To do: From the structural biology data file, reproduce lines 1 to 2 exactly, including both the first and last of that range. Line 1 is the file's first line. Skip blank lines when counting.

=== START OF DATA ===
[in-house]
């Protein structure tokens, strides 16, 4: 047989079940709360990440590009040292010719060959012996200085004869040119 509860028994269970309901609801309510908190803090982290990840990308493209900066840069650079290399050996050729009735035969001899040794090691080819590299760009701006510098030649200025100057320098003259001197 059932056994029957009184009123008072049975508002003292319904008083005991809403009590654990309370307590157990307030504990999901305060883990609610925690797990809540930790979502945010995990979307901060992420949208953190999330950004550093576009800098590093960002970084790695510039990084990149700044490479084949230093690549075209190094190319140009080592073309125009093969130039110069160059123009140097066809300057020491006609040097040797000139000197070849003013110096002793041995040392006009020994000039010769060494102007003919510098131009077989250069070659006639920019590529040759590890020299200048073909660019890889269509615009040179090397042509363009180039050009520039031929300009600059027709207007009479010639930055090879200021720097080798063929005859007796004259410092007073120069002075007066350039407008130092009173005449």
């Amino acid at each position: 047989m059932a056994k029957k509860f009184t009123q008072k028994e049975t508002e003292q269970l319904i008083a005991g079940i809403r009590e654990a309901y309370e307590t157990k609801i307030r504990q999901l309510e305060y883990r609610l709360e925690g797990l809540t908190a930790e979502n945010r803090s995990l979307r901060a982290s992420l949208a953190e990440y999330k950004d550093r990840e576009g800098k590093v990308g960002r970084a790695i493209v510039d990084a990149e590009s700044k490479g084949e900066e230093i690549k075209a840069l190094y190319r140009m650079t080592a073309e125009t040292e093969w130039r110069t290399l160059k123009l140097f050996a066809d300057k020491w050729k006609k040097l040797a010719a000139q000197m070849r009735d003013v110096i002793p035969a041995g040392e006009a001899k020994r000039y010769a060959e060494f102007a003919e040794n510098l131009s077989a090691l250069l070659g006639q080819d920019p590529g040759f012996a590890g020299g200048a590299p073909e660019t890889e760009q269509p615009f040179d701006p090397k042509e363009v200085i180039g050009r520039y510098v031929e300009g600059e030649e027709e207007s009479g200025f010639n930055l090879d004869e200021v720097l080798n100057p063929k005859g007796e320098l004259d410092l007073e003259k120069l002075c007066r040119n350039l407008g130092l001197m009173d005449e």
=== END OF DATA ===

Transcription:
[in-house]
């Protein structure tokens, strides 16, 4: 047989079940709360990440590009040292010719060959012996200085004869040119 509860028994269970309901609801309510908190803090982290990840990308493209900066840069650079290399050996050729009735035969001899040794090691080819590299760009701006510098030649200025100057320098003259001197 059932056994029957009184009123008072049975508002003292319904008083005991809403009590654990309370307590157990307030504990999901305060883990609610925690797990809540930790979502945010995990979307901060992420949208953190999330950004550093576009800098590093960002970084790695510039990084990149700044490479084949230093690549075209190094190319140009080592073309125009093969130039110069160059123009140097066809300057020491006609040097040797000139000197070849003013110096002793041995040392006009020994000039010769060494102007003919510098131009077989250069070659006639920019590529040759590890020299200048073909660019890889269509615009040179090397042509363009180039050009520039031929300009600059027709207007009479010639930055090879200021720097080798063929005859007796004259410092007073120069002075007066350039407008130092009173005449």